The startup kept this up across Sydney for three years before moving to expand into Melbourne last October. Further expansion has come swiftly: the startup expanded into Brisbane, Adelaide, and Perth over the first few months of 2018, and plans to launch in New Zealand in August.
To further ensure trust, the platform requires Working with Children checks from helpers and asks for comprehensive ratings and reviews.
“We also encourage families to contact other families to exchange recommendations about helpers in their neighbourhood,” James said.
The platform works by having parents and helpers browse the others’ listings, and then send each other connection requests. From there, parents can define a job, what is needed, and what they are willing to pay, with this job then sent out via SMS to the relevant helpers in their network who fit the criteria.
Helpers in turn can decide to apply for or decline the job, with the parent then confirming it.
The platform is free for both parents and carers to sign up to, with parents then able to pay to post – either $15 for a one-off babysitting job post that will be active for 14 days, or $45 for a ‘recurring’ job such as nannying or before and after school care that will stay active for 30 days – or buy a subscription to give them unlimited posts..
As it looks to expand into New Zealand and grow out its home tutoring arm, the startup recently added Hugh Bickerstaff and Marina Go to its board.
Bickerstaff, chief investment officer at Investible, has joined as non-executive director, while Go, chair of NRL club Wests Tigers and non-executive director of organisations including Energy Australia, has come on as a non-executive director and chair.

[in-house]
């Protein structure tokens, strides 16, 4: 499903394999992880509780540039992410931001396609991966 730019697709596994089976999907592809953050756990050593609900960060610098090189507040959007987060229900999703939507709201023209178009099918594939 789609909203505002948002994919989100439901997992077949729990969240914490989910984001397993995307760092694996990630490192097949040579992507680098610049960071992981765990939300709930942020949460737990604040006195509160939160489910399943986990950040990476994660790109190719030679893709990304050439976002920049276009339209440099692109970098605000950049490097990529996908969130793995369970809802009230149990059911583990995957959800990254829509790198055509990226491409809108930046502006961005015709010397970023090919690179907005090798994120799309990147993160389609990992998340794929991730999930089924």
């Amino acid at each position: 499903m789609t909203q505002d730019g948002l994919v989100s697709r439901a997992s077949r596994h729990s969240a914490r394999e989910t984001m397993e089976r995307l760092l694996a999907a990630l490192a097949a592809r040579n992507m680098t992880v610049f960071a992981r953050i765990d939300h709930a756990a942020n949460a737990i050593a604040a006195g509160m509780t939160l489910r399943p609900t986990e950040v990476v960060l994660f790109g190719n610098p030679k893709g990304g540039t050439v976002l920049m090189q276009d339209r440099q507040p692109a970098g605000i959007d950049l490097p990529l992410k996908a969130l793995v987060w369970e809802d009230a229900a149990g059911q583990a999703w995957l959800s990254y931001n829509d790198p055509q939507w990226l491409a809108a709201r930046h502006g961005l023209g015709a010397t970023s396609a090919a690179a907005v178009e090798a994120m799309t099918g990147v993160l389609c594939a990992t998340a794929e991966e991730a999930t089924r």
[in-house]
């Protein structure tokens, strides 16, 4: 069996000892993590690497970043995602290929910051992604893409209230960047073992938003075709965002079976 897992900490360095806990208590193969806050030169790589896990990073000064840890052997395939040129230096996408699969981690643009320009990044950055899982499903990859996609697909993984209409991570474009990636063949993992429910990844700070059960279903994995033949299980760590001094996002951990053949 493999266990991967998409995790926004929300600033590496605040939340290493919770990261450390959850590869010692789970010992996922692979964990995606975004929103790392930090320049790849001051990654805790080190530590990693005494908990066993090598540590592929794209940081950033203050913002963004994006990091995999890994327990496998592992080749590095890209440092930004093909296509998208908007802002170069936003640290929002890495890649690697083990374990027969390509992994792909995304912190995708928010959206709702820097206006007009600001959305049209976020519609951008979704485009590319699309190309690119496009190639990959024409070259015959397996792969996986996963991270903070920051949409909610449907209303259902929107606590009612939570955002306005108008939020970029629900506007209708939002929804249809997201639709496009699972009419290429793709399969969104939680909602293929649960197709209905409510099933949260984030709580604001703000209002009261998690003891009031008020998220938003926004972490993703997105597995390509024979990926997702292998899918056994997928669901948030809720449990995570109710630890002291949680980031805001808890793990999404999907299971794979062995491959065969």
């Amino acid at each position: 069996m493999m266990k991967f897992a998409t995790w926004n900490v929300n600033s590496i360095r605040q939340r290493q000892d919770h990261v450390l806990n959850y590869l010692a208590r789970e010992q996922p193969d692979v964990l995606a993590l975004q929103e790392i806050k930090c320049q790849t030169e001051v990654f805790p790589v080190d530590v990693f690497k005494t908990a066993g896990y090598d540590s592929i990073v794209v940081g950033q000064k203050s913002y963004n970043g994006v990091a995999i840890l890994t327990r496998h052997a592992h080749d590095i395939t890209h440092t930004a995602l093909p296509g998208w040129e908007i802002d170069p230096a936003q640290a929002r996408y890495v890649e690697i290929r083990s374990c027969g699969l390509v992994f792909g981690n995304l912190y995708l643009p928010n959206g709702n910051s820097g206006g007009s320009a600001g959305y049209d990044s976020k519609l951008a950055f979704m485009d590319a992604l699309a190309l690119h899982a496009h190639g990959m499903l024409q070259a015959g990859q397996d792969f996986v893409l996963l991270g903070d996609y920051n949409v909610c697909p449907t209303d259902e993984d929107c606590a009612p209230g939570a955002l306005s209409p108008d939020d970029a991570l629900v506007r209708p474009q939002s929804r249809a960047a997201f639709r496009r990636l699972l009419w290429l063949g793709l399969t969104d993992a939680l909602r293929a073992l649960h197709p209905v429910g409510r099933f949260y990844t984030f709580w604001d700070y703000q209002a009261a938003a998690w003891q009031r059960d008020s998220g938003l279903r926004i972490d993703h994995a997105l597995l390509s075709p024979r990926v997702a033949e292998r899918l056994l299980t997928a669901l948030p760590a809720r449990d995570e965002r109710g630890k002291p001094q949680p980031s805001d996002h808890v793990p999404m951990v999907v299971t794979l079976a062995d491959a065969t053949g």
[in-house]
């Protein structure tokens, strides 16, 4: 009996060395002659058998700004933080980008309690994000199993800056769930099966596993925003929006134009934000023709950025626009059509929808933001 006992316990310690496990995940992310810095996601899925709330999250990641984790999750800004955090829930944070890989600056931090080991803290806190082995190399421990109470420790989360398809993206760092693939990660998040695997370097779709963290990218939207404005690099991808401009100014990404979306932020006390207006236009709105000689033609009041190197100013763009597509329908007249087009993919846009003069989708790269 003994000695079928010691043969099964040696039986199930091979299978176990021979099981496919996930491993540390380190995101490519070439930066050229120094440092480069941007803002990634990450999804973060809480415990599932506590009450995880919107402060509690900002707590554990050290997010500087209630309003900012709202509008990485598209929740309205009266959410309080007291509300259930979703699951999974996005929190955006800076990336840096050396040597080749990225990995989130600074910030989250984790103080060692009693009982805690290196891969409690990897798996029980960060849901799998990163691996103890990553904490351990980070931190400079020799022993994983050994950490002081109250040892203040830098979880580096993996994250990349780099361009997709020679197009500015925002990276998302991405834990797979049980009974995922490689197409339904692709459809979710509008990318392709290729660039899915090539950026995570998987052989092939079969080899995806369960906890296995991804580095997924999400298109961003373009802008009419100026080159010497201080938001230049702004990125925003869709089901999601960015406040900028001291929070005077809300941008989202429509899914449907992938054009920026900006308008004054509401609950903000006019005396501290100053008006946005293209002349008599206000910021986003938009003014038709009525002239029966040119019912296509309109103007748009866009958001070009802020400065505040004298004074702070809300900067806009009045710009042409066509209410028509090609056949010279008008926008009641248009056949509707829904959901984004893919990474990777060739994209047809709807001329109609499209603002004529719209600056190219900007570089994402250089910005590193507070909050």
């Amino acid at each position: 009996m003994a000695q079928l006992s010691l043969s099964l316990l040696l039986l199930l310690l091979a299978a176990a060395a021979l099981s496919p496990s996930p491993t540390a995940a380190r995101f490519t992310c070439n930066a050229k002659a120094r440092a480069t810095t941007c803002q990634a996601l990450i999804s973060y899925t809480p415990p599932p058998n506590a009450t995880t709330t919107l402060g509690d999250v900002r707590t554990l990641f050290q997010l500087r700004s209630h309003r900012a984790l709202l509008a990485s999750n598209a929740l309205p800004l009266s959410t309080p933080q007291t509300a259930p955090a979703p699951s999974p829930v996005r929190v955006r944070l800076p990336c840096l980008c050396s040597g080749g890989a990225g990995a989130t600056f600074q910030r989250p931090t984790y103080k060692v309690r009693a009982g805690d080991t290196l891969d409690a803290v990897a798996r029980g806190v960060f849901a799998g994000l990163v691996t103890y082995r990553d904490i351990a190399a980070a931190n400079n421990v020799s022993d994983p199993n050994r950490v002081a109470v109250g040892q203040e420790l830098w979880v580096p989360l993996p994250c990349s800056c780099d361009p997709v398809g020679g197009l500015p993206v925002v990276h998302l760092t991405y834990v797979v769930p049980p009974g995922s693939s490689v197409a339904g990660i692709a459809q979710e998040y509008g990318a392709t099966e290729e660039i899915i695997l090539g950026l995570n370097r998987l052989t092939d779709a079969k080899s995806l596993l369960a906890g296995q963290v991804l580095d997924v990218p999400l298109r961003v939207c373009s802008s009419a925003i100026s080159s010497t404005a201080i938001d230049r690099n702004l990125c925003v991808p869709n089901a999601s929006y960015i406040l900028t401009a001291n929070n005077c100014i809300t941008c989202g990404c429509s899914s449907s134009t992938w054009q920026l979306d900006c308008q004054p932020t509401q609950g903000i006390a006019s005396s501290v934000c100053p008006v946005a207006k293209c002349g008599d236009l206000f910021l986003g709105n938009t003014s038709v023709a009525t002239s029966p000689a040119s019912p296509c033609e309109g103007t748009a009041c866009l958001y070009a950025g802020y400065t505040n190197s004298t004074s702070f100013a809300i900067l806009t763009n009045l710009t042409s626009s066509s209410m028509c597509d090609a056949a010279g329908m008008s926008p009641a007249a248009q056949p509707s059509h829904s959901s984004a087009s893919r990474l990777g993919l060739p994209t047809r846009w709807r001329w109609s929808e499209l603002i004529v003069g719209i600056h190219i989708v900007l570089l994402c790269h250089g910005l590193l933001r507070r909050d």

The makeup of Juggle Street’s board was something James put significant thought to; his previous startups had boards filled with a majority of non-executive directors, and he wanted to continue this Juggle Street.
“I believe it’s imperative the role of Chair is undertaken by one of the non-executive director and not an executive director, a common mistake made by many inexperienced CEOs. An experienced board of independent directors, and an independent Chair, can make clear objective decisions which is exactly what you need to guide a startup through its rollercoaster ride,” he said.
“Executives on the other hand are fighting in the trenches, which is a prerequisite with startups, but this makes it hard to see the wood for the trees. An independent board gives the company the framework to keep an eye on the big picture and at the same time ensure proper corporate governance is enforced.”
Currently working to close a $1.25 million Series A round, James said the funding will help get the company to breakeven and grow into New Zealand before looking to raise a larger round next year.
“These funds will be used to build out our technology team and invest aggressively in customer acquisition to propel Juggle Street towards 250,000 users and becoming a trusted household name.”
Image: Amr Elsayed, Marina Go, David James, Karen Phin, Hugh Bickerstaff. Source: Supplied.